Stranger Things and Abortion: The Upside Down World of Forbidden Grief

For now we see through a glass, darkly — 1 Corinthians 13:12

By Kevin Burke Published on January 5, 2018

[Spoiler Alerts]

In the popular Netflix series Stranger Things we learn of a secret government program during the 1980’s in Hawkins, Indiana.

Here in this government laboratory scientists perform human experiments to develop special mental powers, such as the ability to move objects with the mind and travel to different dimensions.

While some volunteered for the project, others were kidnapped and held as prisoners. Two of the subjects included a pregnant mother named Terry and her daughter.

This child, known as Eleven (from the number tattooed on her wrist) was taken at birth and separated from her mother. Scientists told Terry that the baby had died.

The mother suspected otherwise. As she came closer to the truth researchers used strong doses of shock treatment to silence her.

An Upside Down Doorway to Hell

Using familiar themes found in science fiction and the Bible’s book of Genesis, Stranger Things tells a tale of how mankind’s pride opens the door to evil.

Eleven (aka El) cultivated strong mental powers as she grew into early adolescence at the government laboratory. Through special experiments, she developed the ability to travel to other dimensions and move large objects with her mind.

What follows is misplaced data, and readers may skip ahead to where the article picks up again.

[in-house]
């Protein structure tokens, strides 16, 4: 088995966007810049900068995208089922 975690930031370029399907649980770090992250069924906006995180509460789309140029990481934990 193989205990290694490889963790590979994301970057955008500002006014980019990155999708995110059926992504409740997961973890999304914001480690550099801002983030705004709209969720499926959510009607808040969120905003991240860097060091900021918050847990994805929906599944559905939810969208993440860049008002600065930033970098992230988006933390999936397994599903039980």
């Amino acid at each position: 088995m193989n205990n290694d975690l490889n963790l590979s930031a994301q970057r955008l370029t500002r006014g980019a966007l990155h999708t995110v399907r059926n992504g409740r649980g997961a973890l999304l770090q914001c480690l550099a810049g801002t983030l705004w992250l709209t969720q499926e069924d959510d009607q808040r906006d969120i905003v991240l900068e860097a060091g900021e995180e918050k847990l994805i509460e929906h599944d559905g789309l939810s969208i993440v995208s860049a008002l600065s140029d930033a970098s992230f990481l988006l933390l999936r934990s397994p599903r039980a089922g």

In one experiment, El travels into an altered reality. She wakes up on the other side of the world. There she encounters a Russian spy and gathers intelligence for the government.

But this experiment opened the door to a shadowy reflection of their small Midwestern town. This other dimension is dubbed the Upside Down, and a monster spawned there enters Hawkins through portals created by the experiment.

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The creature is a living and very intelligent virus. The monster has large tentacles and spider webs of flesh and goo that trap its prey. The creature then enters through the mouth and slowly sucks out the life of its victim.

One of the early targets of the virus is Will, played by Noah Schnapp.

Will is part of a group of middle-school boys who share a strong bond of friendship, and a special love for the fantasy game Dungeon and Dragons.

The monster snatches Will from his garden shed and takes him to the Upside Down. When Will goes missing, he is presumed dead by the police and citizens of Hawkins.

Through a Glass Darkly

Will’s single mother Joyce, played by Winona Rider, feels sure that her missing son is alive.

Will is able to communicate with his mother while trapped in the Upside Down by using his mind. He sends messages to his mom at their home by making lights pulsate and through manipulating household appliances like the wall-mounted phone and the boom box (don’t forget, it’s the 80s).

In one very moving scene, Joyce nestles inside a cabinet in her living room, cradling a bundle of flashing Christmas lights close to her heart. The lights convince her that Will is alive. She is desperate to rescue him from danger and won’t let anything stop her.

Joyce declares: “I don’t care if anyone believes me; I won’t stop until I find my boy.”

Others in the community think she has lost her mind with grief and is unable to accept the death of her son.

The Abortion Monster

A series like Stranger Things can serve as a vehicle to express what is kept hidden in a community and culture.

Stories can help give a voice to buried grief and painful emotions. They can touch those dark shadowy places in our own Upside Downs.

The episodes have a number of references to the politics, music and culture of the 1980s. But the theme of missing and endangered children found in Stranger Things (and the recent Stephen King movie It) taps another disturbing fact about that decade: The national abortion rate was rising.